Updated: Mar 1, 2021
For Israeli Apartheid Week, Professor Joseph Massad draws connections between Zionism and anti-Semitism.
By Kate Iida
More than eighty people squeezed into a small lecture room on the fourth floor of the Mathematics building Tuesday night to listen to a lecture by Columbia Professor Joseph Massad entitled “Pro-Zionism and Anti-Semitism.”
The lecture occurred on the second day of “Israeli Apartheid Week,” a weeklong series of events co-sponsored by the organizations Columbia Students for Justice in Palestine (SJP), Columbia/Barnard Jewish Voice for Peace, and Columbia University Apartheid Divest. Lecture attendees filled the seats, lined the walls of the room, and stood waiting in the hallway for a chance to listen to Massad’s lecture.
This lecture came just three weeks after the Columbia College Student Council, following four hours of intense debate, voted down a referendum that would poll student support for the Boycott, Divestment, and Sanctions (BDS) movement. The referendum was voted on in a secret ballot, and the result caused controversy among the student body.
Massad began by elucidating the main argument of his lecture: that both historically and currently, pro- Zionist groups have allied themselves closely with anti-Semitic groups. Massad discussed several historical examples of this, specifically most prominently examples of the anti-Semitism exhibited by Arthur Balfour, author of the 1917 Balfour Declaration which first stated the British government’s support of the British government for the creation of a Jewish state in Palestine. He then went on to give more recent examples of anti-Semitism exhibited by pro-Israel groups. He argued that equating Israel with all Jewish people, and therefore labeling anti-Zionism as anti-Semitism, was an intentional strategy on the part of the Israeli government in order to encourage more support for the state of Israel.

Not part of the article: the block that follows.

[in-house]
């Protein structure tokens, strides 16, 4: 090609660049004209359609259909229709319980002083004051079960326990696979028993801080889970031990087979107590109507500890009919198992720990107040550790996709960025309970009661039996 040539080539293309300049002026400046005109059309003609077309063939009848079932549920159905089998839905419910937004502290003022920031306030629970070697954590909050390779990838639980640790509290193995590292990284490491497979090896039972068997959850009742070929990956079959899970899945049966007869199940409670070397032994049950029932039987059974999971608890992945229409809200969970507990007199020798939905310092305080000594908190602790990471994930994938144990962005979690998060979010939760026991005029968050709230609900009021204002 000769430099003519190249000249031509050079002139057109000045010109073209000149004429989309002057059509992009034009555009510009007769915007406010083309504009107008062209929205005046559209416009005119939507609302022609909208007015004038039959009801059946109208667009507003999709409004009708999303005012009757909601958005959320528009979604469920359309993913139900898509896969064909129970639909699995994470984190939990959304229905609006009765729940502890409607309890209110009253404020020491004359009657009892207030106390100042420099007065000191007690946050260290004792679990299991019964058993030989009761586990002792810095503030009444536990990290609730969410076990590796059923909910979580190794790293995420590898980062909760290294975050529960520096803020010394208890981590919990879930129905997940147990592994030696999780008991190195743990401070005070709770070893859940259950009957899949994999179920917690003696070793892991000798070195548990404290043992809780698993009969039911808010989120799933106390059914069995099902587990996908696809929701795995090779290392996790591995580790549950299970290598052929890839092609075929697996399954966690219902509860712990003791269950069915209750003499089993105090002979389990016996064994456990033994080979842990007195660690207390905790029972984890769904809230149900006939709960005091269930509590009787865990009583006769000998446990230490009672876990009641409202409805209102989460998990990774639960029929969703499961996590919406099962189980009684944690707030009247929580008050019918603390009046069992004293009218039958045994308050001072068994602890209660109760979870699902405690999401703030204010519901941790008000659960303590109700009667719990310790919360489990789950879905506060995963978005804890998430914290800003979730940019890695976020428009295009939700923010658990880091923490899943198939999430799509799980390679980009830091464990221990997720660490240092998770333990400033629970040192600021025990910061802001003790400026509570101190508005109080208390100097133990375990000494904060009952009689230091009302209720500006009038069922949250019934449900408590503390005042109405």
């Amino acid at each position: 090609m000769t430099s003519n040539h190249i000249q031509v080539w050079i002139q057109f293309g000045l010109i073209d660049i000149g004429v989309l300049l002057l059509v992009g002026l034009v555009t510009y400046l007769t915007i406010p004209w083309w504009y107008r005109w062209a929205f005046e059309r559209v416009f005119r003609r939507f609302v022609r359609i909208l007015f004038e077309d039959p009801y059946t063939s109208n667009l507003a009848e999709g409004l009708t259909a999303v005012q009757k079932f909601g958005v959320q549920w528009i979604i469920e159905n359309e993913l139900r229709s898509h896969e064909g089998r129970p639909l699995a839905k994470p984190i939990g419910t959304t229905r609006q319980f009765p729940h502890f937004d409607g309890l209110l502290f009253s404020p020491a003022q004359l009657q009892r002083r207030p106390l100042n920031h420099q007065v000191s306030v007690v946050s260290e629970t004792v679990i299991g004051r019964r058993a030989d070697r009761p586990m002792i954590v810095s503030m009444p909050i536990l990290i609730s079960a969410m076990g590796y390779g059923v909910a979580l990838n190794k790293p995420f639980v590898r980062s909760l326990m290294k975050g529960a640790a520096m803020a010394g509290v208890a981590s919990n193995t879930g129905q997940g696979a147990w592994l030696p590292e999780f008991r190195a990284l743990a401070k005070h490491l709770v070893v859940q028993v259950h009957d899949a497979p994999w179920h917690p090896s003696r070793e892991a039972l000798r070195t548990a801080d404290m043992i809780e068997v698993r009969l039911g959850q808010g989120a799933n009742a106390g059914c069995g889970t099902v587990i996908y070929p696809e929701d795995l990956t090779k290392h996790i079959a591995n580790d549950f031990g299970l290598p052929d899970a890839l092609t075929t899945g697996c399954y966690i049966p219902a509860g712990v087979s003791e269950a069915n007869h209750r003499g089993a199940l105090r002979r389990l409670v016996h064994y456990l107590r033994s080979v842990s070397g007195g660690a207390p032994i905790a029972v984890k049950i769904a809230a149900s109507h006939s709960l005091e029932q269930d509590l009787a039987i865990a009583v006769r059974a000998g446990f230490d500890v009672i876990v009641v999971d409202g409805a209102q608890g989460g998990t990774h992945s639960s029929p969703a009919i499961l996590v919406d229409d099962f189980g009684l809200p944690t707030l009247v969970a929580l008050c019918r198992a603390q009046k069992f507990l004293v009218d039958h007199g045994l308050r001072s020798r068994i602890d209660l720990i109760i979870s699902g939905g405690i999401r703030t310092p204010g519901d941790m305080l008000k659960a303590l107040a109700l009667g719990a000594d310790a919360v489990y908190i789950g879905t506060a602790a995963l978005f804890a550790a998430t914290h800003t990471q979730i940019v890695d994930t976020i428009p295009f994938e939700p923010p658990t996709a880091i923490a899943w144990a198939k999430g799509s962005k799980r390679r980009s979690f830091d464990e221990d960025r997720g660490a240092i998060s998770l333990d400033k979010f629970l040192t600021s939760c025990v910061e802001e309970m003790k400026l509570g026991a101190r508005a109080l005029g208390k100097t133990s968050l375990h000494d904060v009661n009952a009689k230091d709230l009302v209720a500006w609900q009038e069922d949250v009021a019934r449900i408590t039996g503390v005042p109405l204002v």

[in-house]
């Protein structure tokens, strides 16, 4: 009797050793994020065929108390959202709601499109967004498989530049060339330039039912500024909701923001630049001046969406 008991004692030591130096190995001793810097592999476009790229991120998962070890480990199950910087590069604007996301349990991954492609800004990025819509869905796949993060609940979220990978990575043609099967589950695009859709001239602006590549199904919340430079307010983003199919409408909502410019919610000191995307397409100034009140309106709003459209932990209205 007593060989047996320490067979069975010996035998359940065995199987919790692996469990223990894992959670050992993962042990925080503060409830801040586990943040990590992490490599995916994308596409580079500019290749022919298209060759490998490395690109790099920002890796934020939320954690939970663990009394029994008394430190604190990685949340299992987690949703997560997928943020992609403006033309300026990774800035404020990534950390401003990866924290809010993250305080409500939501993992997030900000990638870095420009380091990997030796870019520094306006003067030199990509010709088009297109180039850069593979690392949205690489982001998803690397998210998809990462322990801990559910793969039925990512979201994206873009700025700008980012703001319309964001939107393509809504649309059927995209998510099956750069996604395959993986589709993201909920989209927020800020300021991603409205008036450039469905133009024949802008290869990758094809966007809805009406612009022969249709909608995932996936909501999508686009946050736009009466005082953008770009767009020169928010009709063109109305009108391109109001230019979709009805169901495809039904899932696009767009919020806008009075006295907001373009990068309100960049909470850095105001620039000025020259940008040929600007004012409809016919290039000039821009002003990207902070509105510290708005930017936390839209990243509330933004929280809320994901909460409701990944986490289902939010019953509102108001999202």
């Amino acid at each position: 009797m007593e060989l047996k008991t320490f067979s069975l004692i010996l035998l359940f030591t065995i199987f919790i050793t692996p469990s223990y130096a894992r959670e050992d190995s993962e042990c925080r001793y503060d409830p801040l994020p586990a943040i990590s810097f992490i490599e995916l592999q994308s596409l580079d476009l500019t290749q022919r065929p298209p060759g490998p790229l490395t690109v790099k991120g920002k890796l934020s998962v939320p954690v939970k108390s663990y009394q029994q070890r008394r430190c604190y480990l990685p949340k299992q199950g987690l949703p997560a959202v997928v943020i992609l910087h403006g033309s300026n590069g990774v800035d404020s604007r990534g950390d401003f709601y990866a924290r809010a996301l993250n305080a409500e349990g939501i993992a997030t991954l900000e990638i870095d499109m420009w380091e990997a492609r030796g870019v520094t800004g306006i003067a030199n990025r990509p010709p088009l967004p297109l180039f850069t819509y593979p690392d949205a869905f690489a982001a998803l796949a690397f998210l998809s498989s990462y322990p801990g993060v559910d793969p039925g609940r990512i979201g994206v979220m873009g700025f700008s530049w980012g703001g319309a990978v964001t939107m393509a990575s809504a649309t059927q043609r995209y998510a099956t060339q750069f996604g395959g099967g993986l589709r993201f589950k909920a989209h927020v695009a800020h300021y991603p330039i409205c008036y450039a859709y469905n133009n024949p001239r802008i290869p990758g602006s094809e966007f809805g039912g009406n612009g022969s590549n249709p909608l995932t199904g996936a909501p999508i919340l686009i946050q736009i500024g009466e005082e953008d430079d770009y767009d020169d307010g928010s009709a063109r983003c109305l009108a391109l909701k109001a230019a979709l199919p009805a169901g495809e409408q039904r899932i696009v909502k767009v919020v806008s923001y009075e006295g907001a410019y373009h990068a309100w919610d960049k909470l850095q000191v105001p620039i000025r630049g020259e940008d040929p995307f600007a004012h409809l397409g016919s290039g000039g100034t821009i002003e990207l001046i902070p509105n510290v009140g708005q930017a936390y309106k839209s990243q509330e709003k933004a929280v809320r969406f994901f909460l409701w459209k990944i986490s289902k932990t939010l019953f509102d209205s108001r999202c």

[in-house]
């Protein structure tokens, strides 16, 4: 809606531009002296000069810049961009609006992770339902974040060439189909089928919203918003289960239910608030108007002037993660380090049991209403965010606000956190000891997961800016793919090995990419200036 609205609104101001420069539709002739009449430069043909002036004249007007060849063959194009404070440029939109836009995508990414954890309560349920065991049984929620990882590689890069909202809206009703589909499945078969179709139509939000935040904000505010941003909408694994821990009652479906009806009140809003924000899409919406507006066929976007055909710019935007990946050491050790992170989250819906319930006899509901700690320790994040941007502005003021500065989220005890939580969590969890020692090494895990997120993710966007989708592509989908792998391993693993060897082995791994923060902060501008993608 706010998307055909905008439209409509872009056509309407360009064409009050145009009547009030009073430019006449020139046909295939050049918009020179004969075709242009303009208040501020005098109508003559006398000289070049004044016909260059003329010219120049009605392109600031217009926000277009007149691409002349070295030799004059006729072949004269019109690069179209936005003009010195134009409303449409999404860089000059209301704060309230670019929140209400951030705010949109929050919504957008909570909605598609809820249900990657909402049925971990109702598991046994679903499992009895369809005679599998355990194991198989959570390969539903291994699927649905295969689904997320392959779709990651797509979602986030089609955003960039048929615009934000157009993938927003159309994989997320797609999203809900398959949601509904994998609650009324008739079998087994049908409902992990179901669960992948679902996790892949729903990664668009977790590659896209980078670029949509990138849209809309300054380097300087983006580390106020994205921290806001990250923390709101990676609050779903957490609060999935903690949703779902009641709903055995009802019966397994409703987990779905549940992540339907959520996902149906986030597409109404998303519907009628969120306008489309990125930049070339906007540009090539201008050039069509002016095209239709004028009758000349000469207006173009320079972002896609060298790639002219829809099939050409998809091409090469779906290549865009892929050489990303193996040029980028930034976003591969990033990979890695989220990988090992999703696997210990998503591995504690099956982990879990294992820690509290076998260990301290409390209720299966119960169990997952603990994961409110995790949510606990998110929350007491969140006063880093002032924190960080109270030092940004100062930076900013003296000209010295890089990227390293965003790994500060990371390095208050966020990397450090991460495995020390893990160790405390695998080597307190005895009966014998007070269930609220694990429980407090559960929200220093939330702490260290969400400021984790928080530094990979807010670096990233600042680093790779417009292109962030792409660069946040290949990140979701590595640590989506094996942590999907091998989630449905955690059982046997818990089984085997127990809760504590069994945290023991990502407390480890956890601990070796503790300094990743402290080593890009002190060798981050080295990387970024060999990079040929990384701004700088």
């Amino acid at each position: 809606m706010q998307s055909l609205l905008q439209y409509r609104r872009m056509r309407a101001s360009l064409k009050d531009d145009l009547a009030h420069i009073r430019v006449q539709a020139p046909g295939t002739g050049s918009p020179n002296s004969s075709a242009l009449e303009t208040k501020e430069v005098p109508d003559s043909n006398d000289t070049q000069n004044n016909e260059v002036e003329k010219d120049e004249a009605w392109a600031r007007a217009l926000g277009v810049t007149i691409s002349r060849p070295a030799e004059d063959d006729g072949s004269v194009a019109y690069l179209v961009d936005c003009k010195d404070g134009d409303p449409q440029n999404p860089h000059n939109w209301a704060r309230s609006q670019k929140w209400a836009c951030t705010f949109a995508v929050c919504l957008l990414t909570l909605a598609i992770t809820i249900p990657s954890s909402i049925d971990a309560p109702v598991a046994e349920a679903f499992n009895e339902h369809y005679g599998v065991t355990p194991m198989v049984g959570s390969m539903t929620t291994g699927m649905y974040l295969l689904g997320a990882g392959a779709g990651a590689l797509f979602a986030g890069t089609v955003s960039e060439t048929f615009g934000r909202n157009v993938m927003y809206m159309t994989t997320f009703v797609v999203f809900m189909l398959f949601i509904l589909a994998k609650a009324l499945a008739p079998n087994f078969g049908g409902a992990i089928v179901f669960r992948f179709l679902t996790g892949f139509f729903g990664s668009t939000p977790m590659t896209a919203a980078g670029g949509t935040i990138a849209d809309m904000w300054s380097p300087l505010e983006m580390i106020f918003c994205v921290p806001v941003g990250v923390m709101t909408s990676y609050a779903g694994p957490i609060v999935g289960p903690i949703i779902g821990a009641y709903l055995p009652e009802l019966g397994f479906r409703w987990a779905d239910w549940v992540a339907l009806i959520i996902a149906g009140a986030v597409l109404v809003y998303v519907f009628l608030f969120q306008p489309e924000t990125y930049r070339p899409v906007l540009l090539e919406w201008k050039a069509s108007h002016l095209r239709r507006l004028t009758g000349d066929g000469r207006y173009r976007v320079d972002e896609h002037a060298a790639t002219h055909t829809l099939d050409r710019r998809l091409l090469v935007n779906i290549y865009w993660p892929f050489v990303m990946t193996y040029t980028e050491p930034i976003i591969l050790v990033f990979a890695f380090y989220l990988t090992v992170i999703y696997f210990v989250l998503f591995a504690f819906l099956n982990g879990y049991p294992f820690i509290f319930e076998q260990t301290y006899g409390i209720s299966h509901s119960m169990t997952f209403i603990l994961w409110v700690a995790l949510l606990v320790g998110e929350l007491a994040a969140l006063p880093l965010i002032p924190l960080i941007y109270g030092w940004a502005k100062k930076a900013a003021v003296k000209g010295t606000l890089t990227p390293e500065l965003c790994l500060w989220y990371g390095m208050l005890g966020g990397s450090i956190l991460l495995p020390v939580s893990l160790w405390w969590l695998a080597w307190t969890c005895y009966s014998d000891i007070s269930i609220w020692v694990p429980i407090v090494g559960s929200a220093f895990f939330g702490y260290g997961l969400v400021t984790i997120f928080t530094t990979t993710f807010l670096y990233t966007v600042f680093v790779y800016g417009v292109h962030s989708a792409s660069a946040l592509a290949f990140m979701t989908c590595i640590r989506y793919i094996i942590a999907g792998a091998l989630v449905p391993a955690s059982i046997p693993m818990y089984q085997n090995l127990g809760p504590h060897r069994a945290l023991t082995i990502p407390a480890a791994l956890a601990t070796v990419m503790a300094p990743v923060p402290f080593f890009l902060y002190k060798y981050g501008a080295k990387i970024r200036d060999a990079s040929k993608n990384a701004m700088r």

Illustration by Sahra Denner
“The strategy of inventing something called the New anti-Semitism, which equates anti- Zionism with anti-Semitism, is in fact a strategy to conceal and distract from the very real … anti-Semitism that was always pro- Zionist and allied with the Zionist movement,” Massad said.
Massad brought up many examples of modern supporters of the state of Israel who are also anti-Semitic. One of the most prominent examples he mentioned is American Neo-Nazi and white supremacist Richard Spencer, who coined the term “alt-right.” Spencer has stated that he wants to create “an Aryan homeland in North America,” according to Massad, and he quoted Spencer as saying that Israel “is the most important and perhaps most revolutionary ethno-state.” Massad used Spencer’s quotes and his support of the state of Israel as evidence in support of his argument that “…anti-Semitism, pro-Zionism, racism, and pro-colonialism are inseparable companions.”
At the end of the lecture, Massad took questions from the audience. The questions covered a wide range of topics, including some about the historical figures mentioned earlier in the lecture,; the reasons why such a large percentage of Jews now live in Israel,; and more personal questions about Massad's perspective on the viability of a two-state solution.
Despite the moderator's insistence that there be no back- and- forth discussion between Massad and the audience, several audience members did attempt to engage Massad in debate. One audience member in particular questioned the ethics of Massad discussing the topic of Zionism without a Jewish Zionist present. Massad responded that he was not representing Jews or Zionists in his lecture. “I am a scholar who is speaking about and is concerned about the inordinate amount of attention paid to anti-Semitism among the left and among anti-Zionists, and I’m very concerned that there’s so much anti-Semitism on the pro-Zionist side that goes unmentioned, in fact that it was always forgiven. It is much more dangerous.”